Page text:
The Covid-19 pandemic and economic crisis have devastated affordable housing residents and providers, threatening the long-term viability of these essential organizations and the housing and economic stability of low-income, vulnerable residents. While the lingering impacts of this disaster are still evolving, recent polling in Los Angeles reveals that nonprofit housing providers are grappling with profound operational challenges, such as more expenses, less revenue, construction and development-related delays, threatening their long-term viability.
By better understanding these challenges, we can enact pertinent solutions to keep housing providers afloat.
In February, Enterprise and the Southern California Association of Nonprofit Housing (SCANPH) surveyed nonprofit affordable housing providers in Los Angeles County to assess the pandemic’s impact on organizational and housing portfolio health. Twenty-three organizations responded, representing the collective voices of 144,000 people they serve and 22,000 affordable homes they own.
Here’s what they had to say.
Key Survey Findings – Financial Distress + Development Delays
The top two impacts from the pandemic that providers reported were increased expenses and reduced rental income. Both were cited by 87 percent of survey respondents. The average cumulative rent debt cited per provider was over $300,000; from 2019 to 2020, the average percentage of units with unpaid rent increased by 160 percent. Only 35 percent had received any rent-relief.
Delays to the affordable housing development process came in as the third-highest reported impact of the pandemic: 74 percent of affordable housing providers reported delays in construction timelines.
Another key finding reported was the impact the pandemic is having on staff who have been working overtime as emergency first responders — going above and beyond to meet resident needs. But after so many months, frontline staff are stretched to their limits.
How the Pandemic is Impacting Affordable Housing Residents
Throughout the pandemic, residents of affordable housing in Los Angeles, like many people across the country, have struggled to pay for necessities like rent, food and healthcare. Housing providers shared quotes and testimonials from their residents, and most centered on the harmful effects of increased economic instability. Many residents have lost work and fear becoming homeless. Anxiety, depression and loneliness are increasingly common.
“Mentally, I am not well,” reported one resident who got Covid-19 and was unable to work for four months. Before the pandemic, they had never missed a rent payment during their 21-year tenancy—they’re now three-months behind on rent.
“The debt is affecting me,” they said. “I have nightmares about getting kicked out of my home. I can’t afford anything else. I fear not having my home and [having] to go live with relatives in overcrowded situations. They are struggling, too.”
Many residents haven’t been able to access unemployment benefits, rent relief and other forms of public assistance. For example, less than half of eligible renter households that applied for emergency rental assistance from the City of Los Angeles in 2020 received rent subsidies—with high demand, the program was quickly oversubscribed.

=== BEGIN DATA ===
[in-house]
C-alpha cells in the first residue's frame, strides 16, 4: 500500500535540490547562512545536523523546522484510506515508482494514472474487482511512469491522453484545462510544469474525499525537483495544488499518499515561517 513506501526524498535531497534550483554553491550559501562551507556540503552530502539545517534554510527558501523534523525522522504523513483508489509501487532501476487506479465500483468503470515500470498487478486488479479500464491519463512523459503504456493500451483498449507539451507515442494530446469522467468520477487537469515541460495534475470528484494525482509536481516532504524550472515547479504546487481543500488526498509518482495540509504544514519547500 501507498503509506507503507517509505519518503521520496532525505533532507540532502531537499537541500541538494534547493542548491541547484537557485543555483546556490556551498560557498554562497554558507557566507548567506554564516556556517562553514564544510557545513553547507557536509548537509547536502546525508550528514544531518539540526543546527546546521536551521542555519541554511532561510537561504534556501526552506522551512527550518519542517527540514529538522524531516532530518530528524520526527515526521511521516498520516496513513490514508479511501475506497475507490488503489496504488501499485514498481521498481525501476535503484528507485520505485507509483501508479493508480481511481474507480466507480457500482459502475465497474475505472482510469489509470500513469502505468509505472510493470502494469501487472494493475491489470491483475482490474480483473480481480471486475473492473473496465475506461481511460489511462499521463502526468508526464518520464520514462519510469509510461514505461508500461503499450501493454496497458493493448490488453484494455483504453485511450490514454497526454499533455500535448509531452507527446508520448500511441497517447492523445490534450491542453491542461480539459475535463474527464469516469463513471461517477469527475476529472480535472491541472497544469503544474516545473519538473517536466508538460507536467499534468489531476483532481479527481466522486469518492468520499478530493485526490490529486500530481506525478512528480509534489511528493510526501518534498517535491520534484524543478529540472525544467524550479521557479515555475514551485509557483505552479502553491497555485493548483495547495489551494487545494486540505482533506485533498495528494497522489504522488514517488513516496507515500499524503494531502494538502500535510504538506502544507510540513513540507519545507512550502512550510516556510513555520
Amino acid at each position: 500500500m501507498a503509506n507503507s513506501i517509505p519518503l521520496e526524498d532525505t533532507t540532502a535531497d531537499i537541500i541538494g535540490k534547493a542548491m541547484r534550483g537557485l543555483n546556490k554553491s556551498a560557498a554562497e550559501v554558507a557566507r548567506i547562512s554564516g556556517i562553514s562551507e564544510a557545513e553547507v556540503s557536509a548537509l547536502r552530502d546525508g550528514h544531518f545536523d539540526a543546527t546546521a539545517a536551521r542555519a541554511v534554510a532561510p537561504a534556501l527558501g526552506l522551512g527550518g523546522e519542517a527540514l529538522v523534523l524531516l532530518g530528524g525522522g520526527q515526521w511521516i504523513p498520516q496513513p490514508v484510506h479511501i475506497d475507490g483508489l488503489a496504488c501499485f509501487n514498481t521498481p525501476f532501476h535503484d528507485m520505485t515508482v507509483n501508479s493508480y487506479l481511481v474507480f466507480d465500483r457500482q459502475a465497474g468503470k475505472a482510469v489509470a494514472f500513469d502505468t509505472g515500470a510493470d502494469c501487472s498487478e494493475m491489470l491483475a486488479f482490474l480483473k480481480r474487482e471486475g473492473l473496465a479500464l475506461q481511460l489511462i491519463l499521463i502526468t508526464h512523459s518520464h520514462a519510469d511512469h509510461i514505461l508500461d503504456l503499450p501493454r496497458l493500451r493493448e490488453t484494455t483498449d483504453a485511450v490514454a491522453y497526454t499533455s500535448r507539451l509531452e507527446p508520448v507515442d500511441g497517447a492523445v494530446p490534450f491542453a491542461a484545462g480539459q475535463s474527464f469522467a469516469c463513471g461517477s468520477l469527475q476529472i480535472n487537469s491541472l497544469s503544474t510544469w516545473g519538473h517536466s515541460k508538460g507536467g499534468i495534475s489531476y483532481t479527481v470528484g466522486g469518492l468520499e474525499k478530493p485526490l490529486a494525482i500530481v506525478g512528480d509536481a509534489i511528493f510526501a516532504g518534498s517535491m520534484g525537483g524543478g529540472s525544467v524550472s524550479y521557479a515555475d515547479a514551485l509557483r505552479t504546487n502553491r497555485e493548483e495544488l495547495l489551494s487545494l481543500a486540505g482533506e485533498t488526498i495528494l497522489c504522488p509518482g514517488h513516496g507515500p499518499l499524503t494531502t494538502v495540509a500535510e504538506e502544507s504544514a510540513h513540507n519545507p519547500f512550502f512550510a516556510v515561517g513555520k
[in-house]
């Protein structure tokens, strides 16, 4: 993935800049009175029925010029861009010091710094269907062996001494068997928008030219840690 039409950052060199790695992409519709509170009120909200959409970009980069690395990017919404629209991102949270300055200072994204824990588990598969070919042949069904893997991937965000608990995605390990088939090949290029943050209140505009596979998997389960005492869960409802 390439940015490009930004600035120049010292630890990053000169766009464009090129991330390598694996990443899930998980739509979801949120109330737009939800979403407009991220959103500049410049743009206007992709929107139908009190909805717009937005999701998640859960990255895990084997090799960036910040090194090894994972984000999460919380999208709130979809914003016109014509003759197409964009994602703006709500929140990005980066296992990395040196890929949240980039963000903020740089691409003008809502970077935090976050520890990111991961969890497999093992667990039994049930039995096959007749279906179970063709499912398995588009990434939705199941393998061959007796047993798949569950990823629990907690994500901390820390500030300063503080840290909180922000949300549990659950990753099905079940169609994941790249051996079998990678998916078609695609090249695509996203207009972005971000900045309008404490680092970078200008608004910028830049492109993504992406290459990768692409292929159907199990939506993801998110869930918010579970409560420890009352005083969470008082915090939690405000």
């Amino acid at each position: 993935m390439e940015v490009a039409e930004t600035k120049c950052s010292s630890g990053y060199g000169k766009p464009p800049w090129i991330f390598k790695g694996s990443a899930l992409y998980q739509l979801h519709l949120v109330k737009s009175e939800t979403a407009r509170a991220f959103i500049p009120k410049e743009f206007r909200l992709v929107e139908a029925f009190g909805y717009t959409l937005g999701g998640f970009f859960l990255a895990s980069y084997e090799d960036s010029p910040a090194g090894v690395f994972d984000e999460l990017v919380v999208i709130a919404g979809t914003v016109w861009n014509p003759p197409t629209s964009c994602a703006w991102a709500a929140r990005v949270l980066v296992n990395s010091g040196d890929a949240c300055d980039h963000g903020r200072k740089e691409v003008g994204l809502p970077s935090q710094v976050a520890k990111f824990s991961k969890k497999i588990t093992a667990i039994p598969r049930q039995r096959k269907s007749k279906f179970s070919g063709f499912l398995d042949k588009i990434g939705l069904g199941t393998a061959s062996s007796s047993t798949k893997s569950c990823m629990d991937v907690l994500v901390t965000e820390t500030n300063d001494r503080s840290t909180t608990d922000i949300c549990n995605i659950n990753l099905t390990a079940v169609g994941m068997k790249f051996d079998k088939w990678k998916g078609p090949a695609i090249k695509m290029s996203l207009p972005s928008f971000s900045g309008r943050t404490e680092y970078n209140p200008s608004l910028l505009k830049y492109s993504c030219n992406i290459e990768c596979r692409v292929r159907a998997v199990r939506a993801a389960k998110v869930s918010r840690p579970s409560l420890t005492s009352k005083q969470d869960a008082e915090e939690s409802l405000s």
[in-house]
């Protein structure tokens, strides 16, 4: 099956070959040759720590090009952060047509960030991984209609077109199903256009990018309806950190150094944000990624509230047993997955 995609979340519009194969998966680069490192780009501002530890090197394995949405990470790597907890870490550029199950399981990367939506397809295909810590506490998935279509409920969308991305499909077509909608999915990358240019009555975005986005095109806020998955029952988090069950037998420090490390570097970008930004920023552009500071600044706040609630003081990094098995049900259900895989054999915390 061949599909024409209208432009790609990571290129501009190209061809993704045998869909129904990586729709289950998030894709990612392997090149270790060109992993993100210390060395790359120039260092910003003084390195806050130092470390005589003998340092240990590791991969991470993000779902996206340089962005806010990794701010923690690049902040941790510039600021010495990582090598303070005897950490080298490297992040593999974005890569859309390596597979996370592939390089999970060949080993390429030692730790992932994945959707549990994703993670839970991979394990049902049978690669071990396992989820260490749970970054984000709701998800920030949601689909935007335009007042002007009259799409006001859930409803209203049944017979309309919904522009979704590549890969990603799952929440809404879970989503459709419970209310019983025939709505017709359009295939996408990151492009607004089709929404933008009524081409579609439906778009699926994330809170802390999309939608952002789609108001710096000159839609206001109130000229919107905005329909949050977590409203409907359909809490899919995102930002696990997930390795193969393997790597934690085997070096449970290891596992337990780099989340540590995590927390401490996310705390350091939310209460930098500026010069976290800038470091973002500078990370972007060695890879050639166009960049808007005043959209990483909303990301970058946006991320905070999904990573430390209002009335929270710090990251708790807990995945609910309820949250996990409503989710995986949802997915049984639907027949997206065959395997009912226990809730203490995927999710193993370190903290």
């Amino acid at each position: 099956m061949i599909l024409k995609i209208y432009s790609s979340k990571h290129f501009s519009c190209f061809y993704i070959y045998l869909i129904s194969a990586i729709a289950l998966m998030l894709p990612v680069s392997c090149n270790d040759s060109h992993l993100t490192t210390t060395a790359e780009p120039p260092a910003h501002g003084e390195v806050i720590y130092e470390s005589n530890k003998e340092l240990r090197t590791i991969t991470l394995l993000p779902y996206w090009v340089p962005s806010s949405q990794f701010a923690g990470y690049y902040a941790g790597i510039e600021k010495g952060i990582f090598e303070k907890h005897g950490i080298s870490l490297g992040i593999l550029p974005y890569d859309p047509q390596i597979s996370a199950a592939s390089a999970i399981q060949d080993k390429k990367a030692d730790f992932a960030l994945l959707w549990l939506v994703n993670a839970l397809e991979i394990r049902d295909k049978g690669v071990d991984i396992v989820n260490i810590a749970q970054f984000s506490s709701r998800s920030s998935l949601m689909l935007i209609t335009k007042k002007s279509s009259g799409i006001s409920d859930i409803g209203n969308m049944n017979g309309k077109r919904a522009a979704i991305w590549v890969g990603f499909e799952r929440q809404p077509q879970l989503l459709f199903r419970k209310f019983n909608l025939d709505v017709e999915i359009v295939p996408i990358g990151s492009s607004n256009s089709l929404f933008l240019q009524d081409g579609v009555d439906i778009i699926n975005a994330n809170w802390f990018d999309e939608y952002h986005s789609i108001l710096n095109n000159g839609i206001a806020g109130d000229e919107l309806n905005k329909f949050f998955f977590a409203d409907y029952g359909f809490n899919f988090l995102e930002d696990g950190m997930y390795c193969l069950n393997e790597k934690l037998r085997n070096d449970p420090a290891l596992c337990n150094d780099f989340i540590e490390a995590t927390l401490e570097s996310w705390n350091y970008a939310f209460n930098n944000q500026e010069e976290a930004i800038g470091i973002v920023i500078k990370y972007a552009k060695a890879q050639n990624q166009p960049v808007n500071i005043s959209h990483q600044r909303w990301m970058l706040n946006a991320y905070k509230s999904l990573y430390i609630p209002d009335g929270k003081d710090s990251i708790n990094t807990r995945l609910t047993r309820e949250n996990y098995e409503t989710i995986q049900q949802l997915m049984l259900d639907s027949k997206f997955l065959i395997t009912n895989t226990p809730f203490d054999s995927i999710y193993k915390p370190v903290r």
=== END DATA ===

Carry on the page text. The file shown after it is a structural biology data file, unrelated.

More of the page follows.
Beyond funding limitations, residents face other challenges when trying to access public assistance such as immigration status, language barriers and lack of internet access. For those that receive assistance, it’s often not enough.
“I got Covid at work and ended up in the hospital severely ill,” said another 65-year-old resident. “I don’t want to put myself or my wife at risk of getting sick again, but I must keep working because social security would not cover our needs. I worry we will end up in the streets. I want the authorities to recognize the needs we have as elderly, as workers, as low-income people. We are not doing well.”
Serving as A Critical Safety Net, But Facing Challenges
Throughout the pandemic, affordable housing and community development organizations have stepped up to meet the needs of their residents and surrounding communities. They’ve provided safe, stable homes and essential services to vulnerable populations. They've adapted their services to meet the current and evolving needs of their residents. Despite daunting challenges, these nonprofits have responded to this emergency in creative, heroic ways. Doing so has been costly.
Operating expenses increased during the pandemic for 87 percent of survey respondents. Almost half reported their expenses increased more than 10 percent from 2019 to 2020. More than half cited increased insurance costs as well. Other examples of Covid-related expenses include:
- Hazard and overtime pay for frontline staff (e.g., more janitorial staffing for sanitation)
- Adapting services to adhere to public health guidelines (e.g., virtual classes) and to meet current needs (e.g., resident wellness assessments and emergency relief application assistance)
- Meal delivery and food security programs
- Purchasing personal protective equipment (PPE) and cleaning supplies
- Office and building upgrades to reduce viral spread
- Security enhancements and vandalism repairs
- IT upgrades (e.g., building Wi-Fi upgrades and staff telecommuting infrastructure)
- Increasing utility costs